When it comes to drug use in the United States, the primary concern used to be substances like cocaine, marijuana, and heroin. But in recent decades, prescription drug addiction has become a serious problem. Like all drugs, opioids produce short-term effects that users crave and compulsively chase. What some users don’t consider, however, is the length of time in which certain effects linger inside of the body. So, just how long do prescription drugs stay in your system?
How Long Do Prescription Drugs Remain in Your System?
The answer to this question isn’t definitive. First of all, different prescription drugs can last varying lengths of time. Secondly, there are other factors that determine how long any drug can stay in each individual’s system.
These factors include:
Metabolism – Individuals who have a high metabolism naturally use up substances that they put into their bodies more rapidly than those who have a slow metabolism. Our metabolisms work through everything we consume, including food, water, and drugs.
Body Mass and Hydration – Overweight individuals take longer to process drugs. This is because drugs can hold on to fatty tissues in the body. Naturally thin or fit individuals tend to have higher metabolisms, and therefore drugs leave their bodies more quickly. Sometimes staying hydrated can speed up this process, but this isn’t always the case.
Duration and Amount of Drug Use – Obviously, long-term and heavy drug or alcohol users have higher amounts of substances in their bodies than those who only abuse their substance of choice occasionally. If you use drugs once, or rarely, they’ll clear out of your system much faster. However, if you use regularly and in high doses, you should expect the drugs to take longer to leave your system.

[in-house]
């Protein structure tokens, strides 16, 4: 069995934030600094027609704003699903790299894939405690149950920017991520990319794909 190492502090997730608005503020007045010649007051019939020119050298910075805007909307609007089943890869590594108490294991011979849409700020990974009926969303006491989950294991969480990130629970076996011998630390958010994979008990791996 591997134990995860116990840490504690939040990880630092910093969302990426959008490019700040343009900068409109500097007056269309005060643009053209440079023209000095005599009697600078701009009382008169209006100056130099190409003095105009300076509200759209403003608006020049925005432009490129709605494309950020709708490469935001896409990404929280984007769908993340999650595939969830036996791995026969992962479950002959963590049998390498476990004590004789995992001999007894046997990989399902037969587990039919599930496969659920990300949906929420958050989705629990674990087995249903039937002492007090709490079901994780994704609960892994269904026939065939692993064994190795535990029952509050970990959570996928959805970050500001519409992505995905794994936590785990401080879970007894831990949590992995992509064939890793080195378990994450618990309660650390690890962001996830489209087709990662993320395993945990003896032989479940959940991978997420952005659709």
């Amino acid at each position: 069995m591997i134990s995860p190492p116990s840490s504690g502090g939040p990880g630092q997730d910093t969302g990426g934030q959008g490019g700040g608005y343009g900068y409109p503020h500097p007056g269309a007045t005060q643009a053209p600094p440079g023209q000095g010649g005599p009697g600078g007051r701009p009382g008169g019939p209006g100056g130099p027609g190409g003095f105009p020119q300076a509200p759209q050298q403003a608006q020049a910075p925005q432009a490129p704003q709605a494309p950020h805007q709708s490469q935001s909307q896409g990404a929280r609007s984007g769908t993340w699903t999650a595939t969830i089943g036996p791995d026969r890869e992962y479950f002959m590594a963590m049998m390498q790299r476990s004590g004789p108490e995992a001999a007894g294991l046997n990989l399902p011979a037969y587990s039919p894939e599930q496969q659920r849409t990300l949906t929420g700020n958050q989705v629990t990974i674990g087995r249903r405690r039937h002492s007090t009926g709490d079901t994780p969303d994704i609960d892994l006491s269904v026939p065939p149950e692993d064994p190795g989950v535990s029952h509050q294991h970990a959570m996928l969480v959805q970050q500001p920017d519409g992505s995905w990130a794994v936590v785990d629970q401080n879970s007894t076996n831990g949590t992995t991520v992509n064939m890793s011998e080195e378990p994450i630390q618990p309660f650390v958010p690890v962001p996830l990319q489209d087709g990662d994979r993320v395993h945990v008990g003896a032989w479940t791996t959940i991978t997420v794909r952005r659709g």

Bottom line, there’s no way to predict exactly how long prescription drugs will remain in your system after you quit using. Everybody reacts to drugs differently, so it makes sense that everyone clears drugs from their body at a different rate.
General List of Prescription Drugs’ Duration in Your System
To give you an idea of how long certain prescription medications might remain in your system, we have compiled a generalized list.
Amphetamines: Between 1-3 days in your urine; up to 90 days in hair follicles; and about 12 hours in your bloodstream.
Barbiturates: Between 2-4 days in your urine; up to 90 days in hair follicles; and around 1-2 days in your bloodstream.
Benzodiazepines: Between 3-6 weeks in your urine; up to 90 days in hair follicles; and about 2-3 days in your bloodstream.
Professional Rehab for Prescription Painkiller Addiction
If you’re trying to improve your life by kicking your prescription opioid addiction, our premier facility, Crestview Recovery in Portland, Oregon offers a safe, serene, and supportive environment. Here, you can seek treatment and successful recovery. We’re one of the leading rehab providers in the Pacific Northwest, and provide treatment for all addictions. You’ll never have to wonder things like, “How long do prescription drugs stay in your system?”, because you’ll be free of the clutches of active addiction.
A few of the comprehensive services we offer are:
- Detox referrals performed off-site
- Partial hospitalization
- Extended 90-day Care
In all of these services, therapeutic treatments play a big part in your treatment plan. We believe each person who walks through our doors deserves and needs an individualized treatment plan. Therefore, we offer a variety of holistic and evidence-based treatments, which we can tailor to your needs. Some options you may encounter include:
- Cognitive-behavioral therapy
- Dialectical behavioral therapy
- Meditation therapy
- Experiential therapy
- Nutritional therapy
Take a Chance on Your Future
If you or a loved one needs help beating an addiction to prescription painkillers, you’ve come to the right place. At our premier rehab center, we can help get you off the track of addiction that you’ve found yourself on, and guide you towards a more balanced and sober way of living. For more information, give us a call at 866.262.0531.